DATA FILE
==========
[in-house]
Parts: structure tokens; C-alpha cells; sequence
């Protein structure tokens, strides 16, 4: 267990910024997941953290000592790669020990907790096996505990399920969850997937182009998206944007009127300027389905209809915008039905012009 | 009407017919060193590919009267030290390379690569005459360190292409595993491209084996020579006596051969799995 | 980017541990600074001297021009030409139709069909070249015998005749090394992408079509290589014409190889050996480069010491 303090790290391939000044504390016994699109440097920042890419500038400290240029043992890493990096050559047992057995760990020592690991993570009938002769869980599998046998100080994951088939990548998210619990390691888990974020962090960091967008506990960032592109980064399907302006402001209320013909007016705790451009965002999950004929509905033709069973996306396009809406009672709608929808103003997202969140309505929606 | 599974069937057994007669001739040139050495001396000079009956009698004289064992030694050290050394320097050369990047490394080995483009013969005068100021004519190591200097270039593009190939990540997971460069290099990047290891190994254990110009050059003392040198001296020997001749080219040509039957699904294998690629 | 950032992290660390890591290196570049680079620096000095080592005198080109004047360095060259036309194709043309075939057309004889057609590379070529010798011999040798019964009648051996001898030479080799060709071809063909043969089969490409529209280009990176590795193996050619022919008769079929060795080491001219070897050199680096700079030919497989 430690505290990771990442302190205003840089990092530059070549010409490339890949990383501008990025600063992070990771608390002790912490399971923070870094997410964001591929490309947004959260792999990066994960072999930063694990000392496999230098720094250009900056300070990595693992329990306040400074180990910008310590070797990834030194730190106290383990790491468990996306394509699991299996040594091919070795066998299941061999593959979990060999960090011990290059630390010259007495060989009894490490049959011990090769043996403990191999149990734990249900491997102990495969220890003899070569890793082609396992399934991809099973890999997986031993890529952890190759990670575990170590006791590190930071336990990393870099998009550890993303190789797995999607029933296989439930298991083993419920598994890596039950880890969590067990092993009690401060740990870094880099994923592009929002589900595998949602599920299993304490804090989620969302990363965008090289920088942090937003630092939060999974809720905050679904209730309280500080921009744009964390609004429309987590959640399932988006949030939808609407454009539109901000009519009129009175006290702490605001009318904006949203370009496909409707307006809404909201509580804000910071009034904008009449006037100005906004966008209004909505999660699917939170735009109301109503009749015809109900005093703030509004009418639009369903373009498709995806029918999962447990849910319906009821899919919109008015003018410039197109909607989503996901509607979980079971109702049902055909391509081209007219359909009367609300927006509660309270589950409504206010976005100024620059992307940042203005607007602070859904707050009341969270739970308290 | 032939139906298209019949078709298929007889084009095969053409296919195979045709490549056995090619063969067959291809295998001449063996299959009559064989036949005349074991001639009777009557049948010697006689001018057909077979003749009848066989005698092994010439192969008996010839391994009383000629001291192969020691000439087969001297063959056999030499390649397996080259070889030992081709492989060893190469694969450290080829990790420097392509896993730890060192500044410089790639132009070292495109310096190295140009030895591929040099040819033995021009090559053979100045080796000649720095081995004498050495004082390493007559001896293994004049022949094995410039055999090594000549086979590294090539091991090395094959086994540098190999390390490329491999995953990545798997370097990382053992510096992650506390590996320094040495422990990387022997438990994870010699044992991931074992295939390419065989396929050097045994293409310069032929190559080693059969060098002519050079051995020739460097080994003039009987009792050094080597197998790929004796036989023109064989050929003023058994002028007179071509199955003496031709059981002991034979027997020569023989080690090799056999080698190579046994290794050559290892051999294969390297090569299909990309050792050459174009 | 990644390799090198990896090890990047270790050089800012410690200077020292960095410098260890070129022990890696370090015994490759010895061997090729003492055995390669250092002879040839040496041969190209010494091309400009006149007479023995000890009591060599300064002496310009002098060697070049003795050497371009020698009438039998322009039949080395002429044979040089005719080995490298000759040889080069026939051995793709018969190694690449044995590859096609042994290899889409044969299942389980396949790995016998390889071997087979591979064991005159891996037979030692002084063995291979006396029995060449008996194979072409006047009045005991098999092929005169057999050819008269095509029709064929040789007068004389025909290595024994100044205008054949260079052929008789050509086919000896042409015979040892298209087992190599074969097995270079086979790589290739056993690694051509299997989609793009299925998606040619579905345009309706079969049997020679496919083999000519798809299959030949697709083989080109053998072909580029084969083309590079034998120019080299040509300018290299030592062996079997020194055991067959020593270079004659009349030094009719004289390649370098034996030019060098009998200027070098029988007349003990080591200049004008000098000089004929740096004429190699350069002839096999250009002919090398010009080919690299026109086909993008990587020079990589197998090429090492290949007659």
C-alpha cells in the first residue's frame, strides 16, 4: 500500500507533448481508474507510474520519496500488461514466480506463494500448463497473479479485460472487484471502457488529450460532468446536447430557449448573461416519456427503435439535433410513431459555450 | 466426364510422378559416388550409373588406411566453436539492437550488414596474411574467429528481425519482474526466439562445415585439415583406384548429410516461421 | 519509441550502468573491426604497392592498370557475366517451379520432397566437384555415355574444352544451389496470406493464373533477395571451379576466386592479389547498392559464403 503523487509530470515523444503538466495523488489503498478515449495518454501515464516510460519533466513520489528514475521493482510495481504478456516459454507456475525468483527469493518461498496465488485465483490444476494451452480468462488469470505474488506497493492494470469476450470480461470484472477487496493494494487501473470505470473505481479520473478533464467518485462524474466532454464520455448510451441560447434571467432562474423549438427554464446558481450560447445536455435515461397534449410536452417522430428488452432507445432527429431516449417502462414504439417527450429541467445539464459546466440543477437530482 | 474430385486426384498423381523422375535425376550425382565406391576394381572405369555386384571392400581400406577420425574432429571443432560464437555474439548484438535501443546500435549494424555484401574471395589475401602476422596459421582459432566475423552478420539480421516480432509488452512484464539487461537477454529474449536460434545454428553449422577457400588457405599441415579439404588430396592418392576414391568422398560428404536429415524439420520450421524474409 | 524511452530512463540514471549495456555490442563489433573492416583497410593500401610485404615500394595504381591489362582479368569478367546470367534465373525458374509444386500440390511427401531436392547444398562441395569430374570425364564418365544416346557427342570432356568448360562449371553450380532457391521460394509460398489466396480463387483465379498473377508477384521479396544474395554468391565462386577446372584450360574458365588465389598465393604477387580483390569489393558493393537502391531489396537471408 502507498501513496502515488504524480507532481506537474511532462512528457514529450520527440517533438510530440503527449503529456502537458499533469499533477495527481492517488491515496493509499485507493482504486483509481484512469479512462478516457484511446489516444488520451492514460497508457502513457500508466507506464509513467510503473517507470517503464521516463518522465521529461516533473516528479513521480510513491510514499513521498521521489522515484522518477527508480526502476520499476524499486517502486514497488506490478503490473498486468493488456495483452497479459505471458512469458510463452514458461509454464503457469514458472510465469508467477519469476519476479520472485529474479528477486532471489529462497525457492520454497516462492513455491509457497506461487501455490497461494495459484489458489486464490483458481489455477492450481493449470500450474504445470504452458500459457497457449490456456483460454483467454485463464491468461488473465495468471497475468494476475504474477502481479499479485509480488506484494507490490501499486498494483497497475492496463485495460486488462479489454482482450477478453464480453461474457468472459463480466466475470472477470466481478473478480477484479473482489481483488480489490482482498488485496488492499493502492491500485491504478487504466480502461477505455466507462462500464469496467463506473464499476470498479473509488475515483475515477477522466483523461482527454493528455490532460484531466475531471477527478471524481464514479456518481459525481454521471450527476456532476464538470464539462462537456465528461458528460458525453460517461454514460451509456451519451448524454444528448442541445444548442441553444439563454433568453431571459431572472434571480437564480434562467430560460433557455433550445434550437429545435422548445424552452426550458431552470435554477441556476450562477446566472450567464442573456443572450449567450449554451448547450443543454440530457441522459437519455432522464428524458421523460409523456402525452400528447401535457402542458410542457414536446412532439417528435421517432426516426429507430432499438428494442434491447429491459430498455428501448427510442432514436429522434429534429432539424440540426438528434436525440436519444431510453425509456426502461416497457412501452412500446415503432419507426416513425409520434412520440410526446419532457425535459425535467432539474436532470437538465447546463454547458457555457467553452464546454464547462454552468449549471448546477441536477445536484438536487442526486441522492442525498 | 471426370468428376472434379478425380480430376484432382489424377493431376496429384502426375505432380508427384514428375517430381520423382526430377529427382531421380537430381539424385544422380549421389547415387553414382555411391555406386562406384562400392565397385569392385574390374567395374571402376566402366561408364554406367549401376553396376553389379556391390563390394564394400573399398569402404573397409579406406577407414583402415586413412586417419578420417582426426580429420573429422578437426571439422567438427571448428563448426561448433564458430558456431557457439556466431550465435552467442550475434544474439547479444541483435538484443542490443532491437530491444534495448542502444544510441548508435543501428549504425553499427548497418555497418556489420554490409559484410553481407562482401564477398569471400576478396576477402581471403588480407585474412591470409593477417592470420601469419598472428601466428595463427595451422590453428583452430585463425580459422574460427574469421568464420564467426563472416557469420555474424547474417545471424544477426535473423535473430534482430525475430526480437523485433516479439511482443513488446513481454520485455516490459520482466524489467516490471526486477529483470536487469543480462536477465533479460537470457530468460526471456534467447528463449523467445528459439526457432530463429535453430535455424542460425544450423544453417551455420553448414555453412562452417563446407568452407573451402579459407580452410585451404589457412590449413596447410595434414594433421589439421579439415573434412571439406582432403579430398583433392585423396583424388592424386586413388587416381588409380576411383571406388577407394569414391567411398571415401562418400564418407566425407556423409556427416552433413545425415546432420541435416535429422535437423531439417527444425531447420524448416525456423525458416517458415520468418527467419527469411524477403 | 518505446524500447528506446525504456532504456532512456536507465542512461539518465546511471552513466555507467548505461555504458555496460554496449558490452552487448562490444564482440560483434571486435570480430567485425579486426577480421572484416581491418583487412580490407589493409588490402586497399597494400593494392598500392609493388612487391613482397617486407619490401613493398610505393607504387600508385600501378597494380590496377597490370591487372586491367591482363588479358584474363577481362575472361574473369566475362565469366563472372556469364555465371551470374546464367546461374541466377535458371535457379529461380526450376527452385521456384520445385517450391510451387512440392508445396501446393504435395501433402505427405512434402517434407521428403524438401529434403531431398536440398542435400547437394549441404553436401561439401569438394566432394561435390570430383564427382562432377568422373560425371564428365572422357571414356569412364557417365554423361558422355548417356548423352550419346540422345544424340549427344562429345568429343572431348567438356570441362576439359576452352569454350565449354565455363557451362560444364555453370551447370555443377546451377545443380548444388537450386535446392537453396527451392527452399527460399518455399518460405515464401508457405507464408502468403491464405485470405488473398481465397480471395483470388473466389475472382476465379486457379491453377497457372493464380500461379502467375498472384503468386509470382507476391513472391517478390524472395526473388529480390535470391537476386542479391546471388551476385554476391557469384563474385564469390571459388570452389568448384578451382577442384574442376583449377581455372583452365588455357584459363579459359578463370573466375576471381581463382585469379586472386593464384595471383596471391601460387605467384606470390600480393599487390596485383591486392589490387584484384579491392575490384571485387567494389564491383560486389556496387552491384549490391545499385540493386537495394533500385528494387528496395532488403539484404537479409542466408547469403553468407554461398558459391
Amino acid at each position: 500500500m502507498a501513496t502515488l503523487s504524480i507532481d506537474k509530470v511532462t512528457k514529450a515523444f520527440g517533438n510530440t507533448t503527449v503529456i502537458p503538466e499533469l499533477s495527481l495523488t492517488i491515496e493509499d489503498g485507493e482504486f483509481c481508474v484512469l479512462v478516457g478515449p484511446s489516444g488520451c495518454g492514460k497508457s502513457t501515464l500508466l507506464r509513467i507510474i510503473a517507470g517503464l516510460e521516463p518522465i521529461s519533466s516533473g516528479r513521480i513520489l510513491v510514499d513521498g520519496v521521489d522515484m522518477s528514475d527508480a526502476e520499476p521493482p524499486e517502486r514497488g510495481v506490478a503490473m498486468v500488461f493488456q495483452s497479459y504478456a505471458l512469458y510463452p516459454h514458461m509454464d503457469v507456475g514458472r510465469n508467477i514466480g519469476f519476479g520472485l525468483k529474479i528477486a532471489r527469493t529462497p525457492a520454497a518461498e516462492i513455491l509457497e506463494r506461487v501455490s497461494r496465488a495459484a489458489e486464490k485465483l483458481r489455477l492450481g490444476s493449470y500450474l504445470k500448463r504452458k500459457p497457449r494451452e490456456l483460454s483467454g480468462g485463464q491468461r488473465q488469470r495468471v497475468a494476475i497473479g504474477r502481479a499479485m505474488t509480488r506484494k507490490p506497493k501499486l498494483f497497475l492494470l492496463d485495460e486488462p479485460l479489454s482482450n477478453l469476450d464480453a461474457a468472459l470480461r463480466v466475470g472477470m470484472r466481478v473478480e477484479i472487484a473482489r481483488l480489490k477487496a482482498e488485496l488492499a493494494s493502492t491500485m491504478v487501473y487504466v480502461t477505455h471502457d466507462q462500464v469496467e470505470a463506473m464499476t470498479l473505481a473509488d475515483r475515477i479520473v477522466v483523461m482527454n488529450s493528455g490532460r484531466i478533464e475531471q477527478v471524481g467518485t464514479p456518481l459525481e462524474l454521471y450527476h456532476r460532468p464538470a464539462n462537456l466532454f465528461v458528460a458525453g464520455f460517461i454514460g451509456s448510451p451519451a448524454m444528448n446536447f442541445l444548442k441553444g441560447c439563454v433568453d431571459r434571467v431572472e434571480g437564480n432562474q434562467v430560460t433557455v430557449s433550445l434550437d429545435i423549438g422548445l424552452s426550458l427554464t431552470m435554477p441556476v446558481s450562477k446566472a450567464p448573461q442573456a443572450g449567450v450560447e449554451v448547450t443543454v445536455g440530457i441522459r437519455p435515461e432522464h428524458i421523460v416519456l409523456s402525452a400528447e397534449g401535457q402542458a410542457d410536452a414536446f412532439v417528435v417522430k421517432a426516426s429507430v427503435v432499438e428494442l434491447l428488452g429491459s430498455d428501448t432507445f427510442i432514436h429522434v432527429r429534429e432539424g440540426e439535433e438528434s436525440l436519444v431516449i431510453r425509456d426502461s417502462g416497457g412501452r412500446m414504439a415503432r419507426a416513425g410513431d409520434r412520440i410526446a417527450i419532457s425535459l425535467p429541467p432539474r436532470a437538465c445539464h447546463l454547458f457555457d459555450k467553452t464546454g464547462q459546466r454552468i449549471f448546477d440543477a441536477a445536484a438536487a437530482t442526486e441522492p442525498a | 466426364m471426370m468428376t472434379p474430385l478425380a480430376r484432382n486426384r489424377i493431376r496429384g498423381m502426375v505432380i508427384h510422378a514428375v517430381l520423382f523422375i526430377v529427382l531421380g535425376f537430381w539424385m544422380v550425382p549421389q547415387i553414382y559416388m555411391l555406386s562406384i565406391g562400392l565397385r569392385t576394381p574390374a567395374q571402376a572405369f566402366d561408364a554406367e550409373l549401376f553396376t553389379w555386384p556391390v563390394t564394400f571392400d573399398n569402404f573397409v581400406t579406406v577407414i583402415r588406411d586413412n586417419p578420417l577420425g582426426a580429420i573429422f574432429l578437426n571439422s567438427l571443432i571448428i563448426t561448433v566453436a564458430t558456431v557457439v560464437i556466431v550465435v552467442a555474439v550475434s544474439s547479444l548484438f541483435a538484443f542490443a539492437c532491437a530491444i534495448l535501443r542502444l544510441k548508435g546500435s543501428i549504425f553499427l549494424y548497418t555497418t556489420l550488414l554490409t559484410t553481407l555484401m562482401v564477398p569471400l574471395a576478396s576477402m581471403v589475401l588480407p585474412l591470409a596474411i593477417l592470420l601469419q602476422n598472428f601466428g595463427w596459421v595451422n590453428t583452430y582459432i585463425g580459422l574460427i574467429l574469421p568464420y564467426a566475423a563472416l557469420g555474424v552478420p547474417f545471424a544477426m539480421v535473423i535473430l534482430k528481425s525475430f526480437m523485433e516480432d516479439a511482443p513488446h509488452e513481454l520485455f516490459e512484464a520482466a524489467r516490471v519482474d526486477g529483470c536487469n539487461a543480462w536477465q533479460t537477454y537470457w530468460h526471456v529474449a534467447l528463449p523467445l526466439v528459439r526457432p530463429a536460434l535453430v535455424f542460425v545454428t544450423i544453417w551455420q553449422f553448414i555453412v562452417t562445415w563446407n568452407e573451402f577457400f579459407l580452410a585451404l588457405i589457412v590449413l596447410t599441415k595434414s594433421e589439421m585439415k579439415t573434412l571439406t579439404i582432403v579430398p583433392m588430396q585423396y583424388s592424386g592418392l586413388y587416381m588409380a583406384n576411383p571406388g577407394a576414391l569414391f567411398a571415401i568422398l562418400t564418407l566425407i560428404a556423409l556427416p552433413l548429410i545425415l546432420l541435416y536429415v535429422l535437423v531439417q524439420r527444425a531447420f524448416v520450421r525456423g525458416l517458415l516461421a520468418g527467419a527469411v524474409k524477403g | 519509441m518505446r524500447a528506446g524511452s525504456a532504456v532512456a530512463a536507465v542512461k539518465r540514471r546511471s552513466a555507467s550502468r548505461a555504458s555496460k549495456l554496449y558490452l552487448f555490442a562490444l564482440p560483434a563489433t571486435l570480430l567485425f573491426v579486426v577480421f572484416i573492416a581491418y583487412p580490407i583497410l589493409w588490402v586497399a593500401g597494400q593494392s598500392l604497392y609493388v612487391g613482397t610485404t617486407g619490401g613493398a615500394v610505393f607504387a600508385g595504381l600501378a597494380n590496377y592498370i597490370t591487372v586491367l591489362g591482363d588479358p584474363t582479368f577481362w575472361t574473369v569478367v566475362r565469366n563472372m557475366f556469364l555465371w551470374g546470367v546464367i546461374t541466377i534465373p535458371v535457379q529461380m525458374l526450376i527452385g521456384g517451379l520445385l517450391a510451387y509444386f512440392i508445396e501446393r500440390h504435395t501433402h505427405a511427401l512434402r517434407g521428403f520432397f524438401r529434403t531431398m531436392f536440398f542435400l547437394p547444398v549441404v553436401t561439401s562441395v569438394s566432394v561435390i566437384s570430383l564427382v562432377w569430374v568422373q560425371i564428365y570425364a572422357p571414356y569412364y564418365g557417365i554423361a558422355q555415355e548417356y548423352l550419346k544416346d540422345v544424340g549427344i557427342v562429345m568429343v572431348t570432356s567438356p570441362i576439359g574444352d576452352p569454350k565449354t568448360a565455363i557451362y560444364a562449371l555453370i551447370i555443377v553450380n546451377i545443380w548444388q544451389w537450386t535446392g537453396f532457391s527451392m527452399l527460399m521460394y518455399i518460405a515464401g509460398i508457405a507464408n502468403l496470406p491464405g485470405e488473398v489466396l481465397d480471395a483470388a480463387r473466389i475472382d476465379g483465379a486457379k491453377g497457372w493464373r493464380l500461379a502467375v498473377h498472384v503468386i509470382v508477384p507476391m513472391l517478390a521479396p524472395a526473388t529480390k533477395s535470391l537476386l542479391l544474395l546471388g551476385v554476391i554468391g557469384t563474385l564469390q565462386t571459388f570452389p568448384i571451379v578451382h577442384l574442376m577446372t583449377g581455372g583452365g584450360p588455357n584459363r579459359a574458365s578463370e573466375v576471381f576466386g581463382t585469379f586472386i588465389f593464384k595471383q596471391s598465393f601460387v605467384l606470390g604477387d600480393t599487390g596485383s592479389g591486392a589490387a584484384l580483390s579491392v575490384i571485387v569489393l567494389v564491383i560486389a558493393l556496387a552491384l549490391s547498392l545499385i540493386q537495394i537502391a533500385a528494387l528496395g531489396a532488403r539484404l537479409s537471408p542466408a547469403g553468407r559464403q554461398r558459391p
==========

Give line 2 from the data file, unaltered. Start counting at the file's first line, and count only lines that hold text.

Parts: structure tokens; C-alpha cells; sequence